6. The Blind Colt by Glen Rounds
I read this book from the library as a young girl and found a copy at a bookstore in high school. The story is about a baby Mustang born blind in the wild. He survives but is adopted and trained to be a riding horse by a 10-year-old by name Whitley.
This book is recommended for grades 3-5. Sadly, it is not currently in print, but you can find used copies for sale through sellers on Amazon. I am also sure some libraries have copies still!
7. National Velvet by Enid Bagnold
This is the novel that inspired the film of the same name. Elizabeth Taylor portrayed the main character, Velvet. Velvet is the daughter of a butcher in Sussex and prays for a horse and to be the best rider. She wins an unwanted horse, The Pie, in a raffle, and he turns out to be adept at jumping. Along with her best friend, Mi, they begin to train the horse for a Grand National Steeplechase.
This novel was published in Britain in 1935 and has continued to enchant audiences for over 80 years. At the time of its publication, Velvet would have been one of the rare female heroines found in children’s books!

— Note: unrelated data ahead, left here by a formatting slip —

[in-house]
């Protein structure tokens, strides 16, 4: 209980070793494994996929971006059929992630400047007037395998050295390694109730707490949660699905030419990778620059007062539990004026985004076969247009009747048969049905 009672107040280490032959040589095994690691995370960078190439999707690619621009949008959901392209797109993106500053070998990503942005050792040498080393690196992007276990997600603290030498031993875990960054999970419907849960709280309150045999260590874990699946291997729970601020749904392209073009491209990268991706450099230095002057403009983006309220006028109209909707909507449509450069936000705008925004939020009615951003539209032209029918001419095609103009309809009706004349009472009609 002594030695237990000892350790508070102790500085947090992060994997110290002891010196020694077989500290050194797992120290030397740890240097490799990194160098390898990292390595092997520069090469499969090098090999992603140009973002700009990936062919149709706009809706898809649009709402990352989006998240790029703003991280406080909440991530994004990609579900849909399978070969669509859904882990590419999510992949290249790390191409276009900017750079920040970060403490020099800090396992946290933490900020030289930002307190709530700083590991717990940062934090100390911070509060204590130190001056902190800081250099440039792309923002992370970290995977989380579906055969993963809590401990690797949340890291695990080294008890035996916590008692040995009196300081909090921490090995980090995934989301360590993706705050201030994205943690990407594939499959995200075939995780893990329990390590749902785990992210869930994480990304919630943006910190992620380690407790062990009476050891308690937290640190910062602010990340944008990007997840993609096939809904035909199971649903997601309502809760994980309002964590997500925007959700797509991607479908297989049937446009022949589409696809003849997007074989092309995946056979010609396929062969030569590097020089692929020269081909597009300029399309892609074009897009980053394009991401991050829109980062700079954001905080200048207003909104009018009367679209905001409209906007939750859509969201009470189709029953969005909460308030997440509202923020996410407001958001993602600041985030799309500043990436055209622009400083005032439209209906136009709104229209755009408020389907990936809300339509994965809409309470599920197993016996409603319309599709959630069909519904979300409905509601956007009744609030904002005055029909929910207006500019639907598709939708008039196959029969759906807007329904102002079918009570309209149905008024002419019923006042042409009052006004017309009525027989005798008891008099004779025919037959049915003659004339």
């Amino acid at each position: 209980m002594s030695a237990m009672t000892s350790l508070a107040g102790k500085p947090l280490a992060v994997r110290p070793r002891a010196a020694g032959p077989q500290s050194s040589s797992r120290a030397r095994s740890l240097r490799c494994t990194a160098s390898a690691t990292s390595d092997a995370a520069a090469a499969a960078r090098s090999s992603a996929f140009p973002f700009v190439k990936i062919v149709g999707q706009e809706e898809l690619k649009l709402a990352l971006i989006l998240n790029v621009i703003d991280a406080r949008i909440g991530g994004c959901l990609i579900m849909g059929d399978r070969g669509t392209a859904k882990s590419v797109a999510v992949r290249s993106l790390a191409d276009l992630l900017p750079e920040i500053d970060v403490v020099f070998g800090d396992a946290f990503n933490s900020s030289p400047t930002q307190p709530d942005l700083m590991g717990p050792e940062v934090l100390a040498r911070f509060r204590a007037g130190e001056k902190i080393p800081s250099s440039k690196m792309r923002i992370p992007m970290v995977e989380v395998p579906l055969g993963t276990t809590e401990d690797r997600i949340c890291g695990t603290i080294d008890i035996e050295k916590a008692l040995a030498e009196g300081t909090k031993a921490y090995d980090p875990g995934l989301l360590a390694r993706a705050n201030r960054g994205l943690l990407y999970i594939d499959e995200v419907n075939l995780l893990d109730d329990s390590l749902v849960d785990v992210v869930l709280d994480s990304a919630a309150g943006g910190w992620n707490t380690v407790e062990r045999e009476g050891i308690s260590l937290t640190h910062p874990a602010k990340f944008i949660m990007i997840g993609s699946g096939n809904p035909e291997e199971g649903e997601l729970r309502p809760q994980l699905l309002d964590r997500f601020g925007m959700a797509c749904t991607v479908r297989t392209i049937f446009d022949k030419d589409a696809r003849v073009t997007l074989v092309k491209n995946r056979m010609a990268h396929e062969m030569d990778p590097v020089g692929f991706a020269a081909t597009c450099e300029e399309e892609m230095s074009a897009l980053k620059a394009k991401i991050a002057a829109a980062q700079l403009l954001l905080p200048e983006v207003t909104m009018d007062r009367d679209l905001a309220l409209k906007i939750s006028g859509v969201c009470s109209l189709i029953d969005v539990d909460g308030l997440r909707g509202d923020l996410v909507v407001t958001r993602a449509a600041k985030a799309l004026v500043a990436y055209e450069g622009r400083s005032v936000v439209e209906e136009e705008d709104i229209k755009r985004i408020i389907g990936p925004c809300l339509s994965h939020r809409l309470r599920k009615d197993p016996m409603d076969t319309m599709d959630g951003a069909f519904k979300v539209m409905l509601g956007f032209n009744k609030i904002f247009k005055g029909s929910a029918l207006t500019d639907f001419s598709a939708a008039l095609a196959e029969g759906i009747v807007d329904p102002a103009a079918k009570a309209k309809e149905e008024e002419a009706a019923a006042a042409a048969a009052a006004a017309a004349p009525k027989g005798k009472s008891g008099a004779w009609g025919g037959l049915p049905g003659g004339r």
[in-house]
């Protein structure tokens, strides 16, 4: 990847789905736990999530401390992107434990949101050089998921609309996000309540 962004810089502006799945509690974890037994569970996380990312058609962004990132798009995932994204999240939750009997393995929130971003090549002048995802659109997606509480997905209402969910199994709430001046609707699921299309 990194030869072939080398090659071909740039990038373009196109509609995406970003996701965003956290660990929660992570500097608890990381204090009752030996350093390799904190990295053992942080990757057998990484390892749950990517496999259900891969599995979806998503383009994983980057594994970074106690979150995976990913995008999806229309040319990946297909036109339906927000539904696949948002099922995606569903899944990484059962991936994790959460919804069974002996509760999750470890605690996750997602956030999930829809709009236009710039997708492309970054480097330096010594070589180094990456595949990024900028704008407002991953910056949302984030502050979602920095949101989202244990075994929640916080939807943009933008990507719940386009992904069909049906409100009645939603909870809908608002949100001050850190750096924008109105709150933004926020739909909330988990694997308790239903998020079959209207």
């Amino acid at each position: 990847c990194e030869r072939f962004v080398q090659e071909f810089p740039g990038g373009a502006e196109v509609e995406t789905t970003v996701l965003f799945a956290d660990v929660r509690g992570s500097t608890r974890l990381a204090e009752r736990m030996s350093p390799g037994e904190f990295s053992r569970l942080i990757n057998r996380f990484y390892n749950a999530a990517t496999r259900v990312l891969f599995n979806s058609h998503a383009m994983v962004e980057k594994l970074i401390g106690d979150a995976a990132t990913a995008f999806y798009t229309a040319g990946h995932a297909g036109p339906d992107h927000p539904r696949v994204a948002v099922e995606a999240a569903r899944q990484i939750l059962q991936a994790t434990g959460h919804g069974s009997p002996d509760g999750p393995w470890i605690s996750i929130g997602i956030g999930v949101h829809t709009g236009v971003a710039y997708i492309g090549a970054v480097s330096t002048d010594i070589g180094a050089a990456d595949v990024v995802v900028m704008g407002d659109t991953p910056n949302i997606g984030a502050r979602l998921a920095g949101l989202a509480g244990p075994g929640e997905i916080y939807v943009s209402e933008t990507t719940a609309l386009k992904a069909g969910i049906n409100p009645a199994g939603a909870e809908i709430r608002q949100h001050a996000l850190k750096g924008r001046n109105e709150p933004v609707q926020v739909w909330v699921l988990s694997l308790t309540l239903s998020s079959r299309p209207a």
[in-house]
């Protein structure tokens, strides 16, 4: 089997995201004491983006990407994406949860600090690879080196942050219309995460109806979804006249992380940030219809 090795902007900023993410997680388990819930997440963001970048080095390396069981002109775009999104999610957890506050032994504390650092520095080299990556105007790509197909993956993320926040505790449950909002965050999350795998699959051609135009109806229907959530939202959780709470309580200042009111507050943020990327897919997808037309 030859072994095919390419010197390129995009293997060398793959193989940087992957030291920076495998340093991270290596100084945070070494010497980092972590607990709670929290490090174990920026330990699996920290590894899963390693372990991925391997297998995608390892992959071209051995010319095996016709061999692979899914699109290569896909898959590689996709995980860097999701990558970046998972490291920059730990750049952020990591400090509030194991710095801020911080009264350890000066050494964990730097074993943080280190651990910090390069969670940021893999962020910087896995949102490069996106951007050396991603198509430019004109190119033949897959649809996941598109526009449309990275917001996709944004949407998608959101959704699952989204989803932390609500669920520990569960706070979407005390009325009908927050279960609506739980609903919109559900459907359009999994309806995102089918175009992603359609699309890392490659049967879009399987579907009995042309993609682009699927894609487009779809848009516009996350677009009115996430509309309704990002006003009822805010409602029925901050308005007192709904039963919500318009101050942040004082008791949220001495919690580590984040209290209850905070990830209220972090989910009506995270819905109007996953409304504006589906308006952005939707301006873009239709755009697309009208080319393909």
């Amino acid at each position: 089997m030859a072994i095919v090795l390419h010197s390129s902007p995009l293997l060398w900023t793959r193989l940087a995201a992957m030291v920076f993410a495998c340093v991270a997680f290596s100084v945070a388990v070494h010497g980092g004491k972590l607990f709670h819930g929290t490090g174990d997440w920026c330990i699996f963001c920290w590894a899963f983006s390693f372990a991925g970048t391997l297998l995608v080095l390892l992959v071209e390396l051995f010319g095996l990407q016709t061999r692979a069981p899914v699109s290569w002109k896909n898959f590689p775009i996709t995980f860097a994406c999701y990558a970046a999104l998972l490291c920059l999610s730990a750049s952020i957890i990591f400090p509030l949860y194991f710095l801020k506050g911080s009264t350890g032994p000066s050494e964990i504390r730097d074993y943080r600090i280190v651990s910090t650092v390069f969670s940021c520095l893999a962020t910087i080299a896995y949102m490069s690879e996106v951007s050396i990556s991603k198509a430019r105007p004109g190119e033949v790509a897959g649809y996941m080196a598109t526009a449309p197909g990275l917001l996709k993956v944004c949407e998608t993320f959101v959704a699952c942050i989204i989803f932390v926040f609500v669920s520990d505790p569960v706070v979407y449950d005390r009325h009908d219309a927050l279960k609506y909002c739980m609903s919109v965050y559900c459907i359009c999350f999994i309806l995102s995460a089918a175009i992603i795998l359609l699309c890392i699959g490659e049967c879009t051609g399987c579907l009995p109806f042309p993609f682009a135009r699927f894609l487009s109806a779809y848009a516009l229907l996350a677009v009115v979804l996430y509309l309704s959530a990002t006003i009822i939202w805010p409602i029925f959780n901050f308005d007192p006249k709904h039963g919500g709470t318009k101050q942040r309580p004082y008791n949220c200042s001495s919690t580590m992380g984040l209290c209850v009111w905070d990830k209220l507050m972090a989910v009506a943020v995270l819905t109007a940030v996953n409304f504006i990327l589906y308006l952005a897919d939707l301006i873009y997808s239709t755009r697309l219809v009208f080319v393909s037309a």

8. War Horse by Michael Morpurgo
This historical fiction novel is told from the POV of the horse, Joey, who narrates the events of his life before and during World War I. Joey is purchased by Ted Narracott, a farmer struggling with drinking. His son, Albert, takes a shine to the colt and cares and protects him. When his father sells Joey to the army to keep their farm, Albert tries to follow his by signing up for the army, but he is too young.
Though they are separated, Joey and Albert do not forget each other in war-torn Europe. Albert is determined to find his horse and follows him into the life-changing course of fighting in the war.
I think this novel will remain a classic for children for years to come. Not only is it an excellent work of fiction that covers the relationship between a boy and his horse, but it also teaches children about historical events and what life was like in Europe during WW I.
9. The Girl Who Remembered Horses by Linda Benson